It takes pluck to grow up with a name like
Hildur. For Isabella Boylston, born Hildur
Isabella, it was just a part of her unconventional, free-spirited upbringing. Her parents
met on a ski lift in Sun Valley, Idaho. Her
father, Mike, was a country/blues drummer and “ski bum”; her mother, Cornelia, a
Swedish electrical engineer. They fell in love
and got married, raising two kids in a trailer
in Sun Valley, with frequent road-trips to her
dad’s shows in “crappy towns,” as Boylston,
now 30, puts it. “It was totally Wild West,” she
adds, with an easy laugh. She was named after
an Icelandic great-grandmother (“a cool lady”)
and had never thought of changing her name
until a company director planted the seed.
Isabella Boylston—it does roll off the tongue.
“I think growing up with an unusual name
shaped my personality in a way,” she reflected
just days before the start of American Ballet
Theatre’s fall season.
She may be right. Isabella Boylston—or
Bella, as just about everyone now seems to call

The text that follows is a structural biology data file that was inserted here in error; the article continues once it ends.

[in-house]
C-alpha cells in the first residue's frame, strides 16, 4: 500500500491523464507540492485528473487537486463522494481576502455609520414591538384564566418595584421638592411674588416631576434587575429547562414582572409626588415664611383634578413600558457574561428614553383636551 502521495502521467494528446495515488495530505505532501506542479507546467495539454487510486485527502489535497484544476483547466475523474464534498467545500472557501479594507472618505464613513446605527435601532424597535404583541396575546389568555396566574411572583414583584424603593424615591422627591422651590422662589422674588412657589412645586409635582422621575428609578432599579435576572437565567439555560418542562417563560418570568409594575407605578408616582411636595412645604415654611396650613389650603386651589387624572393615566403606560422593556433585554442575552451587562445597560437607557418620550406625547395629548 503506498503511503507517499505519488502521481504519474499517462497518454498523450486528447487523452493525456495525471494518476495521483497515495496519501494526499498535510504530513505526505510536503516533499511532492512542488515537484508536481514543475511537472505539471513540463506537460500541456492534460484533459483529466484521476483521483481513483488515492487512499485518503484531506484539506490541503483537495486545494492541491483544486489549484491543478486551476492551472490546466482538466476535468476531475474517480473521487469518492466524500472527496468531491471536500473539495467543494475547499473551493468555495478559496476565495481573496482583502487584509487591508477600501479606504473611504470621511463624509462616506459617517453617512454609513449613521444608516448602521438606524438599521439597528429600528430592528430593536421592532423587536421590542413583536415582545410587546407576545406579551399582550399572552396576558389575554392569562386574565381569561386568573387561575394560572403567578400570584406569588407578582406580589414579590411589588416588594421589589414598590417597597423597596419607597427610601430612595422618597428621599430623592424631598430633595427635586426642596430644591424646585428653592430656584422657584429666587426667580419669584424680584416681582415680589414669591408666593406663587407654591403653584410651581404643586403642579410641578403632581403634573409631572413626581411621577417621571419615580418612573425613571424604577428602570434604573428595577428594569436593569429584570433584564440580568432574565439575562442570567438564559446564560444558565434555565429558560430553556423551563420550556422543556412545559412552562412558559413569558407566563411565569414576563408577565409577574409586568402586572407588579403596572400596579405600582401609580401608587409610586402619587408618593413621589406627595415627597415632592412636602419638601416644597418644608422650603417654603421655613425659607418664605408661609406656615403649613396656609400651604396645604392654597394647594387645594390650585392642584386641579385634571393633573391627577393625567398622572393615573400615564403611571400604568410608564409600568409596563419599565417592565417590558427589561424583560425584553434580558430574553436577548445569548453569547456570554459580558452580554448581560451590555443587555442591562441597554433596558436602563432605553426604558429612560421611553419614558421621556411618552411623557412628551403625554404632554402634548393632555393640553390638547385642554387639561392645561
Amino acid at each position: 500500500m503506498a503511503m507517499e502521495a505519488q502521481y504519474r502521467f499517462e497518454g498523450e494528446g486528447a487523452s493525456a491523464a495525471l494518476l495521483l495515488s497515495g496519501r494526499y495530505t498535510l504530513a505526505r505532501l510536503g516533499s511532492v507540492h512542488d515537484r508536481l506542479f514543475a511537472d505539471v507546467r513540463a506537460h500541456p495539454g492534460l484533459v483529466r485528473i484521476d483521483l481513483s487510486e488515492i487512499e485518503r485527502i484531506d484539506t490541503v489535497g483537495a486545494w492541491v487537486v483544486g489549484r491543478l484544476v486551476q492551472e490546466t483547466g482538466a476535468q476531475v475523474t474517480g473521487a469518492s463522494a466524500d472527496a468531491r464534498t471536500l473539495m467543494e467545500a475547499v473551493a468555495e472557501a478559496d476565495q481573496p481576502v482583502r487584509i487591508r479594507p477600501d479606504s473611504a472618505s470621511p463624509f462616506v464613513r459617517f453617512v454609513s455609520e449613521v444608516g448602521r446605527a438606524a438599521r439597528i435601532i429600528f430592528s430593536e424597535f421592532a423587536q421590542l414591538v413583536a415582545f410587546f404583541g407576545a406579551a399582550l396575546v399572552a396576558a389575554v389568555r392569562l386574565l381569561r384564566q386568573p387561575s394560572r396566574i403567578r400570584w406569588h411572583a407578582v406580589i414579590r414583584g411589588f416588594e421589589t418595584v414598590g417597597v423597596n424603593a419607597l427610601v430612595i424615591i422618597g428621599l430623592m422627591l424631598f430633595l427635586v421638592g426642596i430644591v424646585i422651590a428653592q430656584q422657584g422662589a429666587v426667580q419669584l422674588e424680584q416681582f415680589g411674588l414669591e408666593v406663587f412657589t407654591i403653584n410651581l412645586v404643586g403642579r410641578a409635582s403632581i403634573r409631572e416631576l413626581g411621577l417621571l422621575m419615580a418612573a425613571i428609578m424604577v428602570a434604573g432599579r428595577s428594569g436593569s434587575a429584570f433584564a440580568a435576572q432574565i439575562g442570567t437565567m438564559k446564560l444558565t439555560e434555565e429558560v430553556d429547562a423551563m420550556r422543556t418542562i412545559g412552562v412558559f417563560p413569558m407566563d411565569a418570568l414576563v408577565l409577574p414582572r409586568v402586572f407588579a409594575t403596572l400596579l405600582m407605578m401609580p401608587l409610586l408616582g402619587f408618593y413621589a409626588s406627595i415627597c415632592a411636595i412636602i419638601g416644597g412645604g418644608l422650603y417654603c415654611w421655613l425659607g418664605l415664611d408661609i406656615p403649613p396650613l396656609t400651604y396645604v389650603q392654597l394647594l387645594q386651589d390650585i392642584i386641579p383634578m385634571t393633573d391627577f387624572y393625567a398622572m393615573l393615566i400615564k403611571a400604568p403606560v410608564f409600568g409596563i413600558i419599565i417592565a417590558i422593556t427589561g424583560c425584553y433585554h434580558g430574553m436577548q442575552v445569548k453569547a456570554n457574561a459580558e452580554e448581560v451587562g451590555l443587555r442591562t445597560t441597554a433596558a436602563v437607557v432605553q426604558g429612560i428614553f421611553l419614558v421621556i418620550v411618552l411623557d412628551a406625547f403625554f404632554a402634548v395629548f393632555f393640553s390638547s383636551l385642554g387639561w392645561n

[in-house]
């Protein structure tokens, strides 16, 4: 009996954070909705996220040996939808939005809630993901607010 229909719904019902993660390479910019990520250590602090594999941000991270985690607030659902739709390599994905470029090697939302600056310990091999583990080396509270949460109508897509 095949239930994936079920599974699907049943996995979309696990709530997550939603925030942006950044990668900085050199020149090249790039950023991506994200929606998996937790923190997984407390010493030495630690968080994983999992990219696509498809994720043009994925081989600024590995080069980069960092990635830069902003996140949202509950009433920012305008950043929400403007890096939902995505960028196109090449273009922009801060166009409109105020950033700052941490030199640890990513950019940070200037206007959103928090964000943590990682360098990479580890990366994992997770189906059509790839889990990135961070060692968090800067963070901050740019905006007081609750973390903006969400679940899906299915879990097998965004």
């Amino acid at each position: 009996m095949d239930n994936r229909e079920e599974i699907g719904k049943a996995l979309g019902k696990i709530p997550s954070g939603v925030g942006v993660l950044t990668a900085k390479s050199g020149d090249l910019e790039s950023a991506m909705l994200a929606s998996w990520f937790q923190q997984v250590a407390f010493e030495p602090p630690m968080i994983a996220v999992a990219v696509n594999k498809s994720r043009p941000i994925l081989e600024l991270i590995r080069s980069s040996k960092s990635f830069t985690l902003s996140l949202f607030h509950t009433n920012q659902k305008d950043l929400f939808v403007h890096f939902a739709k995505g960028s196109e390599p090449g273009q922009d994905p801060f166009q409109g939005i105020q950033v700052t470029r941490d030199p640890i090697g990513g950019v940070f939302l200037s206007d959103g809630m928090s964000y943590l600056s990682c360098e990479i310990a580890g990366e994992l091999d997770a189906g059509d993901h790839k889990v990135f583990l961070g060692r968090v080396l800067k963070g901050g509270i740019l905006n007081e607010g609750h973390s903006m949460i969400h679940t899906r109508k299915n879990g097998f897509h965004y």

her—is one of the most strikingly individual
dancers in the company, or anywhere. She’s
musical, she has great facility and strong technique, but, really, what one notices most is the
boldness and joy of her dancing.
Three key moments come to mind: first,
her debut in Alexei Ratmansky’s The Bright
Stream, in 2011 when she was still in the
corps. In this spoof of Soviet-style ballets, she
played a haughty Moscow ballerina who visits
a collective farm during a harvest festival. In
the midst of a raucous ensemble, Boylston
rocketed onstage with the propulsion and
elevation of a torpedo. Who is that everyone
wondered, scrambling for the program.
Drool-worthy facility. Gutsy spirit. Old-fashioned approach.
American Ballet Theatre principal Isabella Boylston
dances with a boldness that’s all her own.
BY MARINA HARSS